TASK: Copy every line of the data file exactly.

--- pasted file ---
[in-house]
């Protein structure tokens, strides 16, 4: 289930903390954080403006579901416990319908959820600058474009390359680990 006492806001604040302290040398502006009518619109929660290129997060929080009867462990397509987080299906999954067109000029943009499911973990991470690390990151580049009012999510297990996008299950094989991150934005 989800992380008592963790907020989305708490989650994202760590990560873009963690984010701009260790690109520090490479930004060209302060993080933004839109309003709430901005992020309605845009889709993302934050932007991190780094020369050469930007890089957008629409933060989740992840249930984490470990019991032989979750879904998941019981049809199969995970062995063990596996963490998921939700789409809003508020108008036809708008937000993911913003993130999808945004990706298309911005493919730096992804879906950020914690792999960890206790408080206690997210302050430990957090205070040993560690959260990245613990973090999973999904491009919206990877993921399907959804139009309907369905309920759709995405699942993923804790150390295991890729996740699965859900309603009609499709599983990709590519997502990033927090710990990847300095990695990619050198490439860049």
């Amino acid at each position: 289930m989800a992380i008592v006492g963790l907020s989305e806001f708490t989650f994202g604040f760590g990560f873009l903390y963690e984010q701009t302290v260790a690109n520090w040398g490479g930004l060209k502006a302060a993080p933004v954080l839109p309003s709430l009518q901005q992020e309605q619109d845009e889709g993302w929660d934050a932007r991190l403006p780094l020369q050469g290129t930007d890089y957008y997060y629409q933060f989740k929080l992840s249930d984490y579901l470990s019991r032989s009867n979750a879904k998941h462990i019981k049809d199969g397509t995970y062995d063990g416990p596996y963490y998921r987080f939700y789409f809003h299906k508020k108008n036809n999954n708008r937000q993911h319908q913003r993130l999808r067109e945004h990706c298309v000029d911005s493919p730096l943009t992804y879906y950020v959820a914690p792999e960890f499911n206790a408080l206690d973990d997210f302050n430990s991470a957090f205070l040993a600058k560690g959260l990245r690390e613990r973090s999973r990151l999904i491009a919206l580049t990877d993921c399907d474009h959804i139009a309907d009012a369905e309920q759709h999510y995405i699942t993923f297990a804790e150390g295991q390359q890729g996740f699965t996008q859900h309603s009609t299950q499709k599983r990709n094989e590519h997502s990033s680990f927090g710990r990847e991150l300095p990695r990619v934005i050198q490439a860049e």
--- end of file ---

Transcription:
[in-house]
């Protein structure tokens, strides 16, 4: 289930903390954080403006579901416990319908959820600058474009390359680990 006492806001604040302290040398502006009518619109929660290129997060929080009867462990397509987080299906999954067109000029943009499911973990991470690390990151580049009012999510297990996008299950094989991150934005 989800992380008592963790907020989305708490989650994202760590990560873009963690984010701009260790690109520090490479930004060209302060993080933004839109309003709430901005992020309605845009889709993302934050932007991190780094020369050469930007890089957008629409933060989740992840249930984490470990019991032989979750879904998941019981049809199969995970062995063990596996963490998921939700789409809003508020108008036809708008937000993911913003993130999808945004990706298309911005493919730096992804879906950020914690792999960890206790408080206690997210302050430990957090205070040993560690959260990245613990973090999973999904491009919206990877993921399907959804139009309907369905309920759709995405699942993923804790150390295991890729996740699965859900309603009609499709599983990709590519997502990033927090710990990847300095990695990619050198490439860049």
């Amino acid at each position: 289930m989800a992380i008592v006492g963790l907020s989305e806001f708490t989650f994202g604040f760590g990560f873009l903390y963690e984010q701009t302290v260790a690109n520090w040398g490479g930004l060209k502006a302060a993080p933004v954080l839109p309003s709430l009518q901005q992020e309605q619109d845009e889709g993302w929660d934050a932007r991190l403006p780094l020369q050469g290129t930007d890089y957008y997060y629409q933060f989740k929080l992840s249930d984490y579901l470990s019991r032989s009867n979750a879904k998941h462990i019981k049809d199969g397509t995970y062995d063990g416990p596996y963490y998921r987080f939700y789409f809003h299906k508020k108008n036809n999954n708008r937000q993911h319908q913003r993130l999808r067109e945004h990706c298309v000029d911005s493919p730096l943009t992804y879906y950020v959820a914690p792999e960890f499911n206790a408080l206690d973990d997210f302050n430990s991470a957090f205070l040993a600058k560690g959260l990245r690390e613990r973090s999973r990151l999904i491009a919206l580049t990877d993921c399907d474009h959804i139009a309907d009012a369905e309920q759709h999510y995405i699942t993923f297990a804790e150390g295991q390359q890729g996740f699965t996008q859900h309603s009609t299950q499709k599983r990709n094989e590519h997502s990033s680990f927090g710990r990847e991150l300095p990695r990619v934005i050198q490439a860049e």